While acknowledging that “credit conditions have become tighter for some households and businesses” as financial markets react to upheaval in the mortgage lending industry, Federal Reserve officials aren’t ready to slash the federal funds rate.
The Federal Reserve’s Open Market Committee voted unanimously Tuesday to leave the key short-term rate at 5.25 percent, saying worries about inflation continue to trump the potential impact of the downturn in the housing market. A statement issued by the committee gave no indication that problems in mortgage lending have shaken that conviction.
The Fed’s “predominant policy concern” remains the risk that inflation will fail to moderate as expected, the statement said. “Future policy adjustments will depend on the outlook for both inflation and economic growth, as implied by incoming information.”
Although readings on core inflation have improved “modestly” in recent months, there’s no convincing evidence of a sustained moderation in inflationary pressures, the statement said. High levels of resource utilization have the potential to sustain inflationary pressures.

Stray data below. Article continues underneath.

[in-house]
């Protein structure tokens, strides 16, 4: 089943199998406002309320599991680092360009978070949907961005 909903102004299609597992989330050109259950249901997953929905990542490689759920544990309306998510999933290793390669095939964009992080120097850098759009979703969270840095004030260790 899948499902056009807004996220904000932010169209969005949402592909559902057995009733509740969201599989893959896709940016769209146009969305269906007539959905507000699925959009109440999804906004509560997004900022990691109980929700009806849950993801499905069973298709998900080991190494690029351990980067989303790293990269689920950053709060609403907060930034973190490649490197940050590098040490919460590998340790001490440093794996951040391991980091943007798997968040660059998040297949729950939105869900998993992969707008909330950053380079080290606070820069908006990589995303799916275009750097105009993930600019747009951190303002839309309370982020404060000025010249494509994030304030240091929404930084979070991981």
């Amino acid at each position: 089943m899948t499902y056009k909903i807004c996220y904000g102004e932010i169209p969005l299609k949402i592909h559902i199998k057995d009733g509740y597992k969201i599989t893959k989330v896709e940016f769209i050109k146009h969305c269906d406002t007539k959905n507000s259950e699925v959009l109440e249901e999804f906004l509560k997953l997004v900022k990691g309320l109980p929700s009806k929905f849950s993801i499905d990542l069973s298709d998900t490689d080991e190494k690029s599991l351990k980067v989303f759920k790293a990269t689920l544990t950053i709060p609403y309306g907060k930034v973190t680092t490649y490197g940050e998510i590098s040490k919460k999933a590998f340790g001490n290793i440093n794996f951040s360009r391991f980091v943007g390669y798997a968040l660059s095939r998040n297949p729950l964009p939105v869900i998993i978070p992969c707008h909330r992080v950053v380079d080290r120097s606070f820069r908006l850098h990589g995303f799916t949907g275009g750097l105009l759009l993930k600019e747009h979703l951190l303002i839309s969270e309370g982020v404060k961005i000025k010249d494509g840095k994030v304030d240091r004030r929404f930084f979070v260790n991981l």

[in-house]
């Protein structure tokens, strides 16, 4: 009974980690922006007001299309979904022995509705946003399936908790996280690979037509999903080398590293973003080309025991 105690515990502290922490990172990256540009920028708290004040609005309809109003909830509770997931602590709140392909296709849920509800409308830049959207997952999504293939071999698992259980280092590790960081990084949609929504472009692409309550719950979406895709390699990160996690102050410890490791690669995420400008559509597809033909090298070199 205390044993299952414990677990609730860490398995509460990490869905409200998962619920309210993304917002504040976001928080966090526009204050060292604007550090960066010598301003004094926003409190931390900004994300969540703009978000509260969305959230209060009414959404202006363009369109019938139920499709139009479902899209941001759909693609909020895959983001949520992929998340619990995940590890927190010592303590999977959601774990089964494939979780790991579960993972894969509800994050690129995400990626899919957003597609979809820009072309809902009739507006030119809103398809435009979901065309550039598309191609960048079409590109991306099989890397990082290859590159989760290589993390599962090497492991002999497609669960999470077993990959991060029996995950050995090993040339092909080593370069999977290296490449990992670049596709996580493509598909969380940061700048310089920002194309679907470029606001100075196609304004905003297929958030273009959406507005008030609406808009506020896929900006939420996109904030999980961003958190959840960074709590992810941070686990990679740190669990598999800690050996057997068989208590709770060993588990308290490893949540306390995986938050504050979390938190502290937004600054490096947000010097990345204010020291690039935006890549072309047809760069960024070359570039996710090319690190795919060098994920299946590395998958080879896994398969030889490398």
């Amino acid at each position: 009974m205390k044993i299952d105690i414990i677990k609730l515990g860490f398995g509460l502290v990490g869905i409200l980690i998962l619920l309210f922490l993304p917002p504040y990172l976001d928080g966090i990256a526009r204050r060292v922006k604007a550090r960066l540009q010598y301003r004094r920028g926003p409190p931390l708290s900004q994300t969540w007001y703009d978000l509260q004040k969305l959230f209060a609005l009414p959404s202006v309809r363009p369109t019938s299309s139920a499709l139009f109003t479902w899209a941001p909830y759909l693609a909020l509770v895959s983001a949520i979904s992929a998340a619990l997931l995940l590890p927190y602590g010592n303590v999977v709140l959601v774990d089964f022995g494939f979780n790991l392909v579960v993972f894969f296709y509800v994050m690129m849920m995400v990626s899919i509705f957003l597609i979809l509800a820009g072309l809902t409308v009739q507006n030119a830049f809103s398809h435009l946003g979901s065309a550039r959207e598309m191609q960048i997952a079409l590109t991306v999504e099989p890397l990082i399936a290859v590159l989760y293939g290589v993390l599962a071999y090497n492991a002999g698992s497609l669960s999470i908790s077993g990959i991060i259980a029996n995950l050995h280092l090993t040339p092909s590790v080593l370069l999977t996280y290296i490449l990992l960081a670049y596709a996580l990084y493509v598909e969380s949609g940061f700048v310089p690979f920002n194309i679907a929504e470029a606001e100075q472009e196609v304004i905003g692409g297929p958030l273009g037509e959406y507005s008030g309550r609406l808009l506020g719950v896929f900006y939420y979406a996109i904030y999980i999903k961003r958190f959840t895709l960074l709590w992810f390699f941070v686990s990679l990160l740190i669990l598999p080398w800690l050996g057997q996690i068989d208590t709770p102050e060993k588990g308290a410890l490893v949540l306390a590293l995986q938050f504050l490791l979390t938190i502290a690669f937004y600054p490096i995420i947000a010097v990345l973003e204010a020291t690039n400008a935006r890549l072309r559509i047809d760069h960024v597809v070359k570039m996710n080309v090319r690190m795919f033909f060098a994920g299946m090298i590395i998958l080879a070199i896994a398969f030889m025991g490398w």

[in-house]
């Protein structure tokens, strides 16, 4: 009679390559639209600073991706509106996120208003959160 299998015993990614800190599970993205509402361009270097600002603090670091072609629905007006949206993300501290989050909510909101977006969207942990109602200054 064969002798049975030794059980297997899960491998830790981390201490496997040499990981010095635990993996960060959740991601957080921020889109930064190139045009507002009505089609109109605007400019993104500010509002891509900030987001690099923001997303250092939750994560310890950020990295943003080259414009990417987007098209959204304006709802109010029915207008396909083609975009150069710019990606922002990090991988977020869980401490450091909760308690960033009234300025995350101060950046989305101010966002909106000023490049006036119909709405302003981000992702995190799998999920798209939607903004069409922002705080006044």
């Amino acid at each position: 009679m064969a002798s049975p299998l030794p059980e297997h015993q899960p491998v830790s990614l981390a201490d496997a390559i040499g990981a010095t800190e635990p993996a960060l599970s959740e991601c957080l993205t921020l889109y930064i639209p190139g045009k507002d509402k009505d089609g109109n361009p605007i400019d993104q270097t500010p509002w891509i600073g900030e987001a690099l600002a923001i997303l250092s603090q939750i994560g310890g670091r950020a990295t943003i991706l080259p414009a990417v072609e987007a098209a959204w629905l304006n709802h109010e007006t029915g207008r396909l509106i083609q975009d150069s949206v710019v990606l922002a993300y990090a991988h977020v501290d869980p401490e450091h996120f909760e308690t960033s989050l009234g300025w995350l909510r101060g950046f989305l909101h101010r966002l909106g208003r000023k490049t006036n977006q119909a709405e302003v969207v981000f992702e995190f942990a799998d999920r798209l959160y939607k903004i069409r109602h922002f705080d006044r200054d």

“Financial markets have been volatile in recent weeks, credit conditions have become tighter for some households and businesses, and the housing correction is ongoing,” the committee said. “Nevertheless, the economy seems likely to continue to expand at a moderate pace over coming quarters, supported by solid growth in employment and incomes and a robust global economy.”
Many housing industry leaders are hoping the Fed will cut the federal funds rate — the rate banks charge each other to lend money overnight — to encourage borrowing. The committee will meet three more times this year, with the next meeting scheduled for Sept. 18.